How to survive grad school when you are actually just a small and confused animal trapped inside something that you don’t understand



“I think we’re in purgatory,” I say, during our fourth hour together in the small windowless room, home of the poster printer. This is not the first time I have felt this way.

“What, you mean grad school?” Melissa responds flatly.

In my sleep deprived, delirious state, I think this is the funniest thing I’ve heard all week, and I can’t stop laughing.

“No I mean just trying to print posters,” I say, once I regain my composure.

“Oh, yeah.” She giggles a sad sort of giggle, one that can only exist after four hours trapped in a small room, fighting a machine that literally has just one job.


Not to belabor the revelation of every first-year grad student ever, but yeah, grad school is hard. And through many varied and unique poster printer-like incidents, I have often wanted to flop face down on the ground and never move again. So, what keeps me, or any grad student at all, going?

To answer that, I want to look back on two things I saw last week: a talk by renowned primatologist Frans de Waal, and the movie Zootopia. As grandiose as it might sound, I think the common thread between them might have something to do with what gets us through all of the struggles we face in grad school, and, in light of Dr. de Waal’s talk, could even be seen as a part of what makes us uniquely human.


In his talk, and afterwards, in our round-table discussion, Dr. de Waal discussed his most recent book, Are we smart enough to know how smart animals are? In short, the answer was yes, with the caveat that historically (and probably still today), we consistently underestimate what animals are capable of. That likely has something to do with the fact that many humans like to think of themselves as separate from animals, when really, we’re just another species of ape.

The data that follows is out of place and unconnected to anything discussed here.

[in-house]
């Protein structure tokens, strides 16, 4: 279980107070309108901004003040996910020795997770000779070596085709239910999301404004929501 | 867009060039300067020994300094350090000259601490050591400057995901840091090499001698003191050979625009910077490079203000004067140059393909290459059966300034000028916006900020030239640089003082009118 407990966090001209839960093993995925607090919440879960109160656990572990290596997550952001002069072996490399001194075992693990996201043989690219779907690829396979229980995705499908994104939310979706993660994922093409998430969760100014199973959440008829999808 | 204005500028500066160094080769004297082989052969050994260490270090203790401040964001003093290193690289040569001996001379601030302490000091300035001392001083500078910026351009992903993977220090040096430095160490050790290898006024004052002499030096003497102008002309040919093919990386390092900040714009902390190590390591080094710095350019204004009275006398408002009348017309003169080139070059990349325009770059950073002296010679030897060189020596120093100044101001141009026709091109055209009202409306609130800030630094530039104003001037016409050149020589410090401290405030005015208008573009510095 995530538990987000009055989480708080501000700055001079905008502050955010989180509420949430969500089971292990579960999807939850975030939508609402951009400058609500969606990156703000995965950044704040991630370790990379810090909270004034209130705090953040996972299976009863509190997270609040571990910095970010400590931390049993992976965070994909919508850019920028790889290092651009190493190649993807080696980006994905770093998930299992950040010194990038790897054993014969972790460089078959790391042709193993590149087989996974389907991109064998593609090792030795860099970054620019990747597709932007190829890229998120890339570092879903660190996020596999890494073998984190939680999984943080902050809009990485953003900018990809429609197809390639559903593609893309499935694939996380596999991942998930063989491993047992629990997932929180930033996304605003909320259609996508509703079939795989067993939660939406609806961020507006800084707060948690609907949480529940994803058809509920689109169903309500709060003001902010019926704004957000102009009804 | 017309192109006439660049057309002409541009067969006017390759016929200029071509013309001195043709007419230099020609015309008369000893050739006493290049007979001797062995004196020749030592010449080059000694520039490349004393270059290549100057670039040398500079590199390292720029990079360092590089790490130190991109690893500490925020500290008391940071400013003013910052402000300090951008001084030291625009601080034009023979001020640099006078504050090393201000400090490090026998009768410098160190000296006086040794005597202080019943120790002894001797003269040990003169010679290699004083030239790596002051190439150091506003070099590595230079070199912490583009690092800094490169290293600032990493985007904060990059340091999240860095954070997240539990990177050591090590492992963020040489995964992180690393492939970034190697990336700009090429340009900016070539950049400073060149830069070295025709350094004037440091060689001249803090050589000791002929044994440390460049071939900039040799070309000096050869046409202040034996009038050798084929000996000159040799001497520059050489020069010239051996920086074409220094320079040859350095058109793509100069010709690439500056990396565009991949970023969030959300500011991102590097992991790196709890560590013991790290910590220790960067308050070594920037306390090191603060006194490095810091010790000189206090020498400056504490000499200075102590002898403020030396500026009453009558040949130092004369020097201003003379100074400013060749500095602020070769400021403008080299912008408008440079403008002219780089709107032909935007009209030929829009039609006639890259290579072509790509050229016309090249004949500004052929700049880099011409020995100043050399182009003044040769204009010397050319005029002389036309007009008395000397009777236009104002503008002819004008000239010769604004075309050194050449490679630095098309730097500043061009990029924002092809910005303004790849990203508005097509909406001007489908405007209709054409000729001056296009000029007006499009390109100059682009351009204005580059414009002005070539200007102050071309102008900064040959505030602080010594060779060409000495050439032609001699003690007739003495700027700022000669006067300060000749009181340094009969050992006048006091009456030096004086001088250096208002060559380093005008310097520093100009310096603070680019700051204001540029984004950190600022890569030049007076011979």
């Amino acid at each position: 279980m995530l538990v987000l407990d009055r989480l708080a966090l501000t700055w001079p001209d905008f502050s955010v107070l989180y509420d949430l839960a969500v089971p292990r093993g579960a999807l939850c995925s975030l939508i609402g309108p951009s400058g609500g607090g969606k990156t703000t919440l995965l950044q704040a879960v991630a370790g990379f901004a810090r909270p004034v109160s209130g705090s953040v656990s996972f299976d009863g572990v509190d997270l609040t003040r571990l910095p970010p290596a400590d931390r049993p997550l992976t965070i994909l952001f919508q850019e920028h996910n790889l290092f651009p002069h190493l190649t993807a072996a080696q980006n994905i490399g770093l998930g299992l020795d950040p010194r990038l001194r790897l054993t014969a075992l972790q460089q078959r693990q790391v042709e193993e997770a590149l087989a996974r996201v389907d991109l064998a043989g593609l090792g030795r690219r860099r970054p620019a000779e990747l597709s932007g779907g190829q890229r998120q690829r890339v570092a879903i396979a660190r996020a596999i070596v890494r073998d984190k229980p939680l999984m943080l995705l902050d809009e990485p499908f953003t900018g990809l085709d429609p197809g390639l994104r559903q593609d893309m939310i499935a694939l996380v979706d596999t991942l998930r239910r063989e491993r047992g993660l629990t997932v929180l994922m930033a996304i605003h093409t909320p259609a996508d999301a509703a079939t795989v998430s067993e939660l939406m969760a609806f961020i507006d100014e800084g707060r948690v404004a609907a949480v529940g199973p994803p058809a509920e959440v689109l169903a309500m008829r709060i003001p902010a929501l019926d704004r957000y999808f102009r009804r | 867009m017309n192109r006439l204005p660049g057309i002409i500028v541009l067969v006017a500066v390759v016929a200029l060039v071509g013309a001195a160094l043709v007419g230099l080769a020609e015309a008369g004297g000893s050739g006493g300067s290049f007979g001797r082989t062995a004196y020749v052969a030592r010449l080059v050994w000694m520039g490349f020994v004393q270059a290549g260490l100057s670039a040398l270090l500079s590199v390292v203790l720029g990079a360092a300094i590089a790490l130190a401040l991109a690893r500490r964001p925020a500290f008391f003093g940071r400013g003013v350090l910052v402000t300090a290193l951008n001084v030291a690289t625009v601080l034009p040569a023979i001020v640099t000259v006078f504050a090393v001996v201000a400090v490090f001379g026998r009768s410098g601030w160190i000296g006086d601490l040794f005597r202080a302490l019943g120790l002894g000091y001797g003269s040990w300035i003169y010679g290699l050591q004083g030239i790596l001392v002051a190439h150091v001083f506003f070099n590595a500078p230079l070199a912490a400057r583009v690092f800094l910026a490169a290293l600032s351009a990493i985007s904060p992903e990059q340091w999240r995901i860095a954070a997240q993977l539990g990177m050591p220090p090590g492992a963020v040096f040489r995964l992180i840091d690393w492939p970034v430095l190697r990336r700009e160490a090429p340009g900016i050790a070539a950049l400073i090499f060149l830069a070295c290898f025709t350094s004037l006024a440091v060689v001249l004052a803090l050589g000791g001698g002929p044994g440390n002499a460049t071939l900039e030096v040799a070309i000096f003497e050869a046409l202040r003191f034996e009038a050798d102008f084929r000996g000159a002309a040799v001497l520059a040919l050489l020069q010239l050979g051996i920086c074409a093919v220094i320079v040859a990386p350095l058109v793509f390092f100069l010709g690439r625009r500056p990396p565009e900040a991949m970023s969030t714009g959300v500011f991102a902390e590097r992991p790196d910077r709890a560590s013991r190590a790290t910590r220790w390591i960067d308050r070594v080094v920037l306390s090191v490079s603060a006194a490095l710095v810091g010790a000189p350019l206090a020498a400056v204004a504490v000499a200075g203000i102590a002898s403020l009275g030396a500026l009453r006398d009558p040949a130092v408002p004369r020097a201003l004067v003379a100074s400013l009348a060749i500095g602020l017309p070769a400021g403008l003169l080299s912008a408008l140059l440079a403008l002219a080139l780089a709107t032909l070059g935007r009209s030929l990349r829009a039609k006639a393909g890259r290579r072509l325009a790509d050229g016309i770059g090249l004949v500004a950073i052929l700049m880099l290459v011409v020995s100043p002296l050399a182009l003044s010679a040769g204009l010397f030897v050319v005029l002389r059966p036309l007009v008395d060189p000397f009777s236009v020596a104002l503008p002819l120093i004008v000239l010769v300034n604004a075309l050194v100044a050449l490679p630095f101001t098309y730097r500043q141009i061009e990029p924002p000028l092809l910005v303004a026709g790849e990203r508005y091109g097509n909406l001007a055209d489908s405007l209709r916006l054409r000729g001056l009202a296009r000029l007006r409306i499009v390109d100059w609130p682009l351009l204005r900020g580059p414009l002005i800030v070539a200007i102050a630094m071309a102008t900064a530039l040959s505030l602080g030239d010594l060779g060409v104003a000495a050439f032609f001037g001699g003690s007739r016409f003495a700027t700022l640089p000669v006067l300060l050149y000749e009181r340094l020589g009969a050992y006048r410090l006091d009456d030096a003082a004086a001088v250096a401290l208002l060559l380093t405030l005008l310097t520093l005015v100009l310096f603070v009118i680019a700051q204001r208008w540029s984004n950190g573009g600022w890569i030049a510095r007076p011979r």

While Dr. de Waal started with that idea, he spent most of his time talking about something more controversial – anthropomorphism. While I was more familiar with the concept of anthropomorphism in terms of art and storytelling, in the context of biology, anthropomorphism means comparing, and frequently labelling, animal behaviors as the human behaviors that they resemble, even though these comparisons are often wrong. Kissing gouramis, for example, are small, fairly common aquarium fish that sometimes seem to be in love, but are actually fighting with their oversized lips.

Dr. de Waal, however, was here to speak in defense of anthropomorphism, at least when it comes to primates. He argued that while anthropomorphizing a fish may not make sense, given that we primates are very different from fish, comparing our behaviors with species similar to ourselves is simply logical. When you tickle them, chimps laugh, bonobos laugh – the simplest explanation is that this is just laughter, not what some biologists might term an “open mouth display,” he joked.

A few anthropologists and primatologists joined us for our conversation with Dr. de Waal, and they chimed in that it goes the other way, too. When they go out to bars, they watch humans do exactly the same things other primates do in the field: females forming coalitions, males exhibiting dominance displays. Human behavior is primate behavior, because we are primates – it’s just that simple.